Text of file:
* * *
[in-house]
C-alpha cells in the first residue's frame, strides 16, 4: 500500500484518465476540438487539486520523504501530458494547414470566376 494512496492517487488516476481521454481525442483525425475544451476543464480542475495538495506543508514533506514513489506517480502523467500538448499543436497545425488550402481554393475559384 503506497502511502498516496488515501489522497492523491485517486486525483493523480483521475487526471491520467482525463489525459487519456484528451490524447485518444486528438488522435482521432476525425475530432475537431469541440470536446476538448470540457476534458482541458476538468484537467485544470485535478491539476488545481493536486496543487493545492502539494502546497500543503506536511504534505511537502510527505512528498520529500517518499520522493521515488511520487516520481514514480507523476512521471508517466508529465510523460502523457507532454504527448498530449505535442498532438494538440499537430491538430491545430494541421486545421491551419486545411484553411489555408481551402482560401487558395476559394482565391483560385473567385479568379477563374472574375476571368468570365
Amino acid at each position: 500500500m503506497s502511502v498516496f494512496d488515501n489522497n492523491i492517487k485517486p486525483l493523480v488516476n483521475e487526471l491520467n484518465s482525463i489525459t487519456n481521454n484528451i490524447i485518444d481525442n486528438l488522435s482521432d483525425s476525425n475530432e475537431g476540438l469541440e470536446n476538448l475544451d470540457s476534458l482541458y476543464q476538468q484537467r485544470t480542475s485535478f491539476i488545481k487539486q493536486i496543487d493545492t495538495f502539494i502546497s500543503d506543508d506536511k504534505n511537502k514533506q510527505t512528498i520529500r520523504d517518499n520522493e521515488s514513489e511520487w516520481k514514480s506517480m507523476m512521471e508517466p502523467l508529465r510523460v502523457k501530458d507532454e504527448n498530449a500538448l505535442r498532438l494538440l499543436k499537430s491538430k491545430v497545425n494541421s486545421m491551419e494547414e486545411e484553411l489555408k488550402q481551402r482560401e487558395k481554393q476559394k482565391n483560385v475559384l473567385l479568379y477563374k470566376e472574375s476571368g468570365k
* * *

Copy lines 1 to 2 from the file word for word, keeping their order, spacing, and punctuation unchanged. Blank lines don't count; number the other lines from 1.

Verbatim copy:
[in-house]
C-alpha cells in the first residue's frame, strides 16, 4: 500500500484518465476540438487539486520523504501530458494547414470566376 494512496492517487488516476481521454481525442483525425475544451476543464480542475495538495506543508514533506514513489506517480502523467500538448499543436497545425488550402481554393475559384 503506497502511502498516496488515501489522497492523491485517486486525483493523480483521475487526471491520467482525463489525459487519456484528451490524447485518444486528438488522435482521432476525425475530432475537431469541440470536446476538448470540457476534458482541458476538468484537467485544470485535478491539476488545481493536486496543487493545492502539494502546497500543503506536511504534505511537502510527505512528498520529500517518499520522493521515488511520487516520481514514480507523476512521471508517466508529465510523460502523457507532454504527448498530449505535442498532438494538440499537430491538430491545430494541421486545421491551419486545411484553411489555408481551402482560401487558395476559394482565391483560385473567385479568379477563374472574375476571368468570365